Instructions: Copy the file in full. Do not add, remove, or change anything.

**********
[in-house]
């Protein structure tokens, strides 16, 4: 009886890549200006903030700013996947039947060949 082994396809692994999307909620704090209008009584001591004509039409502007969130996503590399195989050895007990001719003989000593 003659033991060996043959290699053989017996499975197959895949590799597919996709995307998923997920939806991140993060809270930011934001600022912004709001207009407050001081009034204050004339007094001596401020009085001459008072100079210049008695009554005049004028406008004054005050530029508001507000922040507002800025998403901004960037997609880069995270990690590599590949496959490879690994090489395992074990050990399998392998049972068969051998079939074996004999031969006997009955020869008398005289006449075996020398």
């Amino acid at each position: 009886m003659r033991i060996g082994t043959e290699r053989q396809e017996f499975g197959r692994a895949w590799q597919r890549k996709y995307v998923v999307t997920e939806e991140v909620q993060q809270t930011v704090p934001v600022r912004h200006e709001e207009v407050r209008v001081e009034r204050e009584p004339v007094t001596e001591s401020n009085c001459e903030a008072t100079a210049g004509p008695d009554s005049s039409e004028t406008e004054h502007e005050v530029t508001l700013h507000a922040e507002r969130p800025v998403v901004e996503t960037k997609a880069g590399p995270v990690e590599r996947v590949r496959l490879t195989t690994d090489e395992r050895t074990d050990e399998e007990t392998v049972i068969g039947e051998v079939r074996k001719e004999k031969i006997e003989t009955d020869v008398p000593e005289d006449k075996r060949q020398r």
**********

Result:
[in-house]
């Protein structure tokens, strides 16, 4: 009886890549200006903030700013996947039947060949 082994396809692994999307909620704090209008009584001591004509039409502007969130996503590399195989050895007990001719003989000593 003659033991060996043959290699053989017996499975197959895949590799597919996709995307998923997920939806991140993060809270930011934001600022912004709001207009407050001081009034204050004339007094001596401020009085001459008072100079210049008695009554005049004028406008004054005050530029508001507000922040507002800025998403901004960037997609880069995270990690590599590949496959490879690994090489395992074990050990399998392998049972068969051998079939074996004999031969006997009955020869008398005289006449075996020398």
């Amino acid at each position: 009886m003659r033991i060996g082994t043959e290699r053989q396809e017996f499975g197959r692994a895949w590799q597919r890549k996709y995307v998923v999307t997920e939806e991140v909620q993060q809270t930011v704090p934001v600022r912004h200006e709001e207009v407050r209008v001081e009034r204050e009584p004339v007094t001596e001591s401020n009085c001459e903030a008072t100079a210049g004509p008695d009554s005049s039409e004028t406008e004054h502007e005050v530029t508001l700013h507000a922040e507002r969130p800025v998403v901004e996503t960037k997609a880069g590399p995270v990690e590599r996947v590949r496959l490879t195989t690994d090489e395992r050895t074990d050990e399998e007990t392998v049972i068969g039947e051998v079939r074996k001719e004999k031969i006997e003989t009955d020869v008398p000593e005289d006449k075996r060949q020398r």